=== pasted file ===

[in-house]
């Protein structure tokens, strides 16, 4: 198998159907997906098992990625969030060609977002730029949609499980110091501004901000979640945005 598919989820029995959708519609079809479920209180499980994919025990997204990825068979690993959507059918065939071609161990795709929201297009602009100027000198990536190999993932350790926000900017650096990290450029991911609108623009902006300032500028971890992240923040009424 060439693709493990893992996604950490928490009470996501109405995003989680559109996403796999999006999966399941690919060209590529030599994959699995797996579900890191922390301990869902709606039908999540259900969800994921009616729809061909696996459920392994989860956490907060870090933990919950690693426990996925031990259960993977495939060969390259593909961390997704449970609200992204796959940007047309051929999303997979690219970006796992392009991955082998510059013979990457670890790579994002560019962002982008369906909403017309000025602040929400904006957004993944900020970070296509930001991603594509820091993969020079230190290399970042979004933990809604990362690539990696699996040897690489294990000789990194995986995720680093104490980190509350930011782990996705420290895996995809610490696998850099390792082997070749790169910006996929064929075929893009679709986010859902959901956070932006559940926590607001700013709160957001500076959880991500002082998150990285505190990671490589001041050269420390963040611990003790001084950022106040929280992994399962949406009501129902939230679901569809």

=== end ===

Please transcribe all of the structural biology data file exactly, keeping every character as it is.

[in-house]
């Protein structure tokens, strides 16, 4: 198998159907997906098992990625969030060609977002730029949609499980110091501004901000979640945005 598919989820029995959708519609079809479920209180499980994919025990997204990825068979690993959507059918065939071609161990795709929201297009602009100027000198990536190999993932350790926000900017650096990290450029991911609108623009902006300032500028971890992240923040009424 060439693709493990893992996604950490928490009470996501109405995003989680559109996403796999999006999966399941690919060209590529030599994959699995797996579900890191922390301990869902709606039908999540259900969800994921009616729809061909696996459920392994989860956490907060870090933990919950690693426990996925031990259960993977495939060969390259593909961390997704449970609200992204796959940007047309051929999303997979690219970006796992392009991955082998510059013979990457670890790579994002560019962002982008369906909403017309000025602040929400904006957004993944900020970070296509930001991603594509820091993969020079230190290399970042979004933990809604990362690539990696699996040897690489294990000789990194995986995720680093104490980190509350930011782990996705420290895996995809610490696998850099390792082997070749790169910006996929064929075929893009679709986010859902959901956070932006559940926590607001700013709160957001500076959880991500002082998150990285505190990671490589001041050269420390963040611990003790001084950022106040929280992994399962949406009501129902939230679901569809």